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Check Out Dan Keech’s Story

Today we’d like to introduce you to Dan Keech. 

Hi Dan, it’s an honor to have you on the platform. Thanks for taking the time to share your story with us – to start maybe you can share some of your backstories with our readers?
I started out making music in the DIY music circles of Baltimore County and Baltimore City in the ’90s. The old Ottobar on Davis Street was what I thought of as my home base, both as a fan and as a performer. I did my first solo album and solo tour in the summer of 2000, and I kept going with more records and more touring ever since. I began putting Cold Rhymes Records on the back of my own albums in 2012 and starting releasing music by a full roster of artists in 2017. 

We all face challenges, but looking back would you describe it as a relatively smooth road?
It hasn’t been a smooth road, but it’s always an interesting and fulfilling one. Music is a tough business for everyone that tries it, for a lot of obvious reasons. It’s always a struggle just to keep your head above water financially and make things happen. I’m no business or marketing genius by any means, and neither are most people that do indie labels. We all just do our best. Sometimes the whole thing feels like an endless struggle, but the reward is having control over your own career and helping other people do the same.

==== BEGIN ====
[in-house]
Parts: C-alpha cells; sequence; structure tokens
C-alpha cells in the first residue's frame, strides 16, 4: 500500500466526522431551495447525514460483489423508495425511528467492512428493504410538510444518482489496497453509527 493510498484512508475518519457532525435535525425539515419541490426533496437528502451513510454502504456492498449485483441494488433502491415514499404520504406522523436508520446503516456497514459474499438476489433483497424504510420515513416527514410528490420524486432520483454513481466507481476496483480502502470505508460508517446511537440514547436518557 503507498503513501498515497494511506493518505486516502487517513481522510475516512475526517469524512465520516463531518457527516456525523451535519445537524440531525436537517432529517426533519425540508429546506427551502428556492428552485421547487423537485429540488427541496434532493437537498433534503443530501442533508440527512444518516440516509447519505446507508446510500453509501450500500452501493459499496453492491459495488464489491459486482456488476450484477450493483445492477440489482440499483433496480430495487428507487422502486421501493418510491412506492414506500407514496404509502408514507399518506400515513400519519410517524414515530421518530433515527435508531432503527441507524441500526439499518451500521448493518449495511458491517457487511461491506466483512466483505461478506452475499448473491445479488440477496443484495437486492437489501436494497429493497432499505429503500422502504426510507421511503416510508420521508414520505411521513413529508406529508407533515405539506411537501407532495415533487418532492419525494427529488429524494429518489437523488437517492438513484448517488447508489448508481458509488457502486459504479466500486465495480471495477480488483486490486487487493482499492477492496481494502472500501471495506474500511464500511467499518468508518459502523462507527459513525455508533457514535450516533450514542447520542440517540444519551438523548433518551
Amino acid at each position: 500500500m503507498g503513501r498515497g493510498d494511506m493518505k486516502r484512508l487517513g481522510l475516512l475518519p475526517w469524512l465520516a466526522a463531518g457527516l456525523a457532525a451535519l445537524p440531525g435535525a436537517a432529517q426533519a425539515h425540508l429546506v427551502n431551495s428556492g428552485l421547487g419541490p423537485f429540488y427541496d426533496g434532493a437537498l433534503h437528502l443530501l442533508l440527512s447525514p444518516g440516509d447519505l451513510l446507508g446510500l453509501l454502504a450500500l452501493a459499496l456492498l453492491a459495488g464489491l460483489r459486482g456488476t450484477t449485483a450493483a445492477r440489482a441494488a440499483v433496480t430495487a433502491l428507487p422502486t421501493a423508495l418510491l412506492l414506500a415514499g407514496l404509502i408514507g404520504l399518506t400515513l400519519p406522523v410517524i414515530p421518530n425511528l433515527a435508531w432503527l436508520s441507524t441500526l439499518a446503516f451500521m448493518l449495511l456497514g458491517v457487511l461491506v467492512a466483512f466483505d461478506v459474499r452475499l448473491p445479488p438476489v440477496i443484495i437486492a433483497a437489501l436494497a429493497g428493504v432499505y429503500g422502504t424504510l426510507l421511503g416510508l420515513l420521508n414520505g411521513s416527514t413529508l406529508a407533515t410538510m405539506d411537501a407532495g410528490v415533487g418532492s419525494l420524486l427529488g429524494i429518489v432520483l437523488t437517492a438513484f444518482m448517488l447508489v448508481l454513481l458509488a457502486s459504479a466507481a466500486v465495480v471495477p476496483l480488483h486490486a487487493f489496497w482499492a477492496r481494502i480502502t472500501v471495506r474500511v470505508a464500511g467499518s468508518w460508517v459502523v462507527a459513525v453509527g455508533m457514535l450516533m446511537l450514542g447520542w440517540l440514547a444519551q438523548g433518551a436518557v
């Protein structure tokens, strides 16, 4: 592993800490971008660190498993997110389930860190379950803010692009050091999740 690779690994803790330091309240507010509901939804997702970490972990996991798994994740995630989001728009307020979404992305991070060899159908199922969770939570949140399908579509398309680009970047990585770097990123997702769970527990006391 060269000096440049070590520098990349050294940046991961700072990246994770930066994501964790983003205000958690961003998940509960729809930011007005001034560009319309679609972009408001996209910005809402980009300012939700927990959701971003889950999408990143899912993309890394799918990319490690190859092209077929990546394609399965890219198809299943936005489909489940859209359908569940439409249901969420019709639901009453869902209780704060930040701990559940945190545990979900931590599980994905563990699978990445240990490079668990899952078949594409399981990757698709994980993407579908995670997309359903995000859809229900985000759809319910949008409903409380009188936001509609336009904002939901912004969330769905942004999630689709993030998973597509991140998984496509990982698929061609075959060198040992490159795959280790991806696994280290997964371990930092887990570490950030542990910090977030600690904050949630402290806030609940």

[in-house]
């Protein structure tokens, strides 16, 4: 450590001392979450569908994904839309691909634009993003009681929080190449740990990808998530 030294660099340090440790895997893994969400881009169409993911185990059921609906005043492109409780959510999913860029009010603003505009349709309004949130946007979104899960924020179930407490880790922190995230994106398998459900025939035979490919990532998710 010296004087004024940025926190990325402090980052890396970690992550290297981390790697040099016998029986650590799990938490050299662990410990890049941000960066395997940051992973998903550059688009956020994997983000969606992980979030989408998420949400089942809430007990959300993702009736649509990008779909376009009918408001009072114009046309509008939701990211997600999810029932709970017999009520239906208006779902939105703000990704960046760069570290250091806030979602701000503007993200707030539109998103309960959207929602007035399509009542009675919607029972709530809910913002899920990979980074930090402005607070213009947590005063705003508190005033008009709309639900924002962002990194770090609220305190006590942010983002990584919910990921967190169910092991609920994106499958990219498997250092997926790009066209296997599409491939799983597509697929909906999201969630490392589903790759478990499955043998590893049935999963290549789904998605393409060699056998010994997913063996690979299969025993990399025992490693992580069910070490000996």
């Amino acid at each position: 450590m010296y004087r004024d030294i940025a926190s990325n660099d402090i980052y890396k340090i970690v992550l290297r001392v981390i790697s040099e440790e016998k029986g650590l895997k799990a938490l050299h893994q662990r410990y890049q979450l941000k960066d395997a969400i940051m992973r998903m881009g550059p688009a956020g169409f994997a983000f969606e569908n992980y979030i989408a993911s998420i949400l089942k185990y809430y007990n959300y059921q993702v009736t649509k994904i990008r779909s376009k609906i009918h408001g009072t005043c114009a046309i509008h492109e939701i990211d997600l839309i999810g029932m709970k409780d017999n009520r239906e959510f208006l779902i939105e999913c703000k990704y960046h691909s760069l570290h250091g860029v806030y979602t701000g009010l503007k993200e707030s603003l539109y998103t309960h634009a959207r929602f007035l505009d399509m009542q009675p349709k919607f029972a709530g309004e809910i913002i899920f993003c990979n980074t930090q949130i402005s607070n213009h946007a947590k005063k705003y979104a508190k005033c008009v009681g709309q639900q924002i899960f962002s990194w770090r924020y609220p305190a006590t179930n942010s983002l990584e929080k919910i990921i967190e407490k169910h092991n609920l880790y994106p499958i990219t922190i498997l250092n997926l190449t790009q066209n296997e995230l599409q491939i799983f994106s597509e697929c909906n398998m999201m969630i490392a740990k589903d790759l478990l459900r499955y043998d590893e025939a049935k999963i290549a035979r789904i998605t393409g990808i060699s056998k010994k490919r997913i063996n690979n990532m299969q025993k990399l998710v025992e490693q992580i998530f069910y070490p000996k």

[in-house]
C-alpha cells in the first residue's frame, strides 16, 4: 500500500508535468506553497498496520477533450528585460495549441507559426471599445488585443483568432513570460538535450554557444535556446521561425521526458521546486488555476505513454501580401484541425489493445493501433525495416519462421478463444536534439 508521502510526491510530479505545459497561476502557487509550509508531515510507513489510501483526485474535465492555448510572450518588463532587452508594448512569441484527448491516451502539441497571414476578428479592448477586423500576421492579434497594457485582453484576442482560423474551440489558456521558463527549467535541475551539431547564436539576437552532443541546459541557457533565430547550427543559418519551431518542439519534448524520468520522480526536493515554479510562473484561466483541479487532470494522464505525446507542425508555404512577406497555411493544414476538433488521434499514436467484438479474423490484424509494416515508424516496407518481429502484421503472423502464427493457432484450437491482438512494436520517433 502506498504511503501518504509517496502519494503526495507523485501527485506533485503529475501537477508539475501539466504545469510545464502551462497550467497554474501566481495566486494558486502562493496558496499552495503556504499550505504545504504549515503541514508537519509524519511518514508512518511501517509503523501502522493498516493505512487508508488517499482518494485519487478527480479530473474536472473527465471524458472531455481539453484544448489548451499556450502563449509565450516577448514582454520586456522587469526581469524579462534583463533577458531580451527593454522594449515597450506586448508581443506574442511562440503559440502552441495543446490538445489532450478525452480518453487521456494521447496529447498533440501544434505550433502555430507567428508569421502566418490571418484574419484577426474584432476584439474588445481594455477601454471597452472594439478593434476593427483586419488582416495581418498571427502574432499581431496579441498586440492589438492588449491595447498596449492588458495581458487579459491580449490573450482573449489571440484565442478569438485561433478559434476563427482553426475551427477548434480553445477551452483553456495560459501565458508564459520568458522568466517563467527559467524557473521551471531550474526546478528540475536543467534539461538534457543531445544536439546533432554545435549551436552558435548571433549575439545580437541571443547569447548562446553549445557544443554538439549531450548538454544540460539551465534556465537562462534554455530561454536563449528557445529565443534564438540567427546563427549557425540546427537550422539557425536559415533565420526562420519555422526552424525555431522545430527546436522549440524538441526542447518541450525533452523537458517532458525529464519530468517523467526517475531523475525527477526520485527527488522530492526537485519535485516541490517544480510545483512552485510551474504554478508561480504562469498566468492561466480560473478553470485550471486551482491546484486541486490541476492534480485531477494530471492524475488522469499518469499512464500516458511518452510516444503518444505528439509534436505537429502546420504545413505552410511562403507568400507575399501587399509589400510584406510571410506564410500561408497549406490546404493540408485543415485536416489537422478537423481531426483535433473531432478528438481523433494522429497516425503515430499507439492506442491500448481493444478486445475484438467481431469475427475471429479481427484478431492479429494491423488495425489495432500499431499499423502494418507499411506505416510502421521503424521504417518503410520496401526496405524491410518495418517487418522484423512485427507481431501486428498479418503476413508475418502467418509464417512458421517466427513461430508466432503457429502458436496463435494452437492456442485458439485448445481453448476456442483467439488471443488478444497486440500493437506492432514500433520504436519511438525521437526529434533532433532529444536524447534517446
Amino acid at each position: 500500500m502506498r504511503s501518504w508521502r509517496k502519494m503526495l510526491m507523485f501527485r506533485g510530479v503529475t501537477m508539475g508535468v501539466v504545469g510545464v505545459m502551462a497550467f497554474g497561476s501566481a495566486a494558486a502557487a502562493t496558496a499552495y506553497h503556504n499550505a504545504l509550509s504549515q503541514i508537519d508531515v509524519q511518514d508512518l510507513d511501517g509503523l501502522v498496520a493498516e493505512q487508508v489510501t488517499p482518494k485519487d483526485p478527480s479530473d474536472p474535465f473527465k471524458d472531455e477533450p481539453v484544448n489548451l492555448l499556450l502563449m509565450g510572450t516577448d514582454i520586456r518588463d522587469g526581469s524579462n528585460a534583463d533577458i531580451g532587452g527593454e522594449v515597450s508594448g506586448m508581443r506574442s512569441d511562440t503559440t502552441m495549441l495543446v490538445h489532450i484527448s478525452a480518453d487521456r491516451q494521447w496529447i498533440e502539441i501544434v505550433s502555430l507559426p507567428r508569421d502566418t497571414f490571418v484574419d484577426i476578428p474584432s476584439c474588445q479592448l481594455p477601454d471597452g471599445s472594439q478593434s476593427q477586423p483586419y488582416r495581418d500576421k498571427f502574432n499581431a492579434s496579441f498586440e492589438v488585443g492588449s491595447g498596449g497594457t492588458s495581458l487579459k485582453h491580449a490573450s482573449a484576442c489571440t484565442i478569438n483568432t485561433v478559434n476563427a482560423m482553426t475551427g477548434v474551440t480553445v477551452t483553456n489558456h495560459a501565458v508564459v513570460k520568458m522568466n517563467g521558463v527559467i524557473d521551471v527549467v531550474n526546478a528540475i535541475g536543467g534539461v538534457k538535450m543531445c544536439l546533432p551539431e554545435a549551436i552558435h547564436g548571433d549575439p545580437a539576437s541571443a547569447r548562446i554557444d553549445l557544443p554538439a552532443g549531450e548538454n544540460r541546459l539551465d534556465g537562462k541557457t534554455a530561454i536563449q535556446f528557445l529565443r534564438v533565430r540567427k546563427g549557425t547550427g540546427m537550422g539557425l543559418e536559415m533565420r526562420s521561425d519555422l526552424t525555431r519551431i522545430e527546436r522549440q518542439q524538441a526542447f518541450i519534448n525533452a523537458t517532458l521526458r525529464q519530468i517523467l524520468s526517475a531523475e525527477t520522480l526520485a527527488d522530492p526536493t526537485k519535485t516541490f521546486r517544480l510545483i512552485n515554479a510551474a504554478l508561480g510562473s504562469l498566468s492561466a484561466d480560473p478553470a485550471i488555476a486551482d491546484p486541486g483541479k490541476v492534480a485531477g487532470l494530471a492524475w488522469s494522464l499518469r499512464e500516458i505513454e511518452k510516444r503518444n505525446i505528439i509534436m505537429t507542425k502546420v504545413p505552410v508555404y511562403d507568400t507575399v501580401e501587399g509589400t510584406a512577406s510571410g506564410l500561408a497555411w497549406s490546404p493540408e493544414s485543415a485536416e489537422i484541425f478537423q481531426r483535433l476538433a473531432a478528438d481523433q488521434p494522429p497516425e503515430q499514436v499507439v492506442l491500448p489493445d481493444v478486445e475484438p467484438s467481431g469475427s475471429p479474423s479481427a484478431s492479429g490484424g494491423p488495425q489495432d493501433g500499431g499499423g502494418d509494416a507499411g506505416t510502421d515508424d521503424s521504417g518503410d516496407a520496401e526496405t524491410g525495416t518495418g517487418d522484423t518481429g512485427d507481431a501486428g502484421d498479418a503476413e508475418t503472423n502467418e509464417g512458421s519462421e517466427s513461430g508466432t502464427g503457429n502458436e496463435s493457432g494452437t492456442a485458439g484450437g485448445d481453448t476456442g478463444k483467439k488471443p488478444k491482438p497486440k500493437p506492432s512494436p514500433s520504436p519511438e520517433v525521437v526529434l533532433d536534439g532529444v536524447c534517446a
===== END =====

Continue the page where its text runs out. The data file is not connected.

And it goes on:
Thanks – so what else should our readers know about your work and what you’re currently focused on?
I make music under the name Height Keech, and I run a label called Cold Rhymes Records. We all try to make music that we’re not already hearing in the world. 

What does success mean to you?
I try not to get hung up on thinking of myself as a success or a failure. Everybody’s just doing what they can do with what they’ve got, and I’m in the same boat. It’s easy to feel like there’s a lack of everything… Not enough money, not enough attention, not enough rising metrics. Being faced with that feeling of lackingness forces you to take the long/zen view on success. 

After touring for so much of my life, I have fantasies of more merch sales, not sleeping on stranger’s floors, a better tour vehicle, etc. When I zoom out a little bit, it seems like it doesn’t matter whether any of those dreams come true or not. We all have a role to play in this music world, and it doesn’t actually matter how plush or grimey your position feels. What’s important is seeing out my vision for my music, and doing right by the people working with me. If I do all that, I’ll call it a success. It would be cool if any of that led us to greener pastures, but like they said in the movie Meatballs, ‘IT JUST DOESN’T MATTER. IT JUST DOESN’T MATTER.” 

Contact Info:

Image Credits
Bryan Lackner
Bob Sweeney

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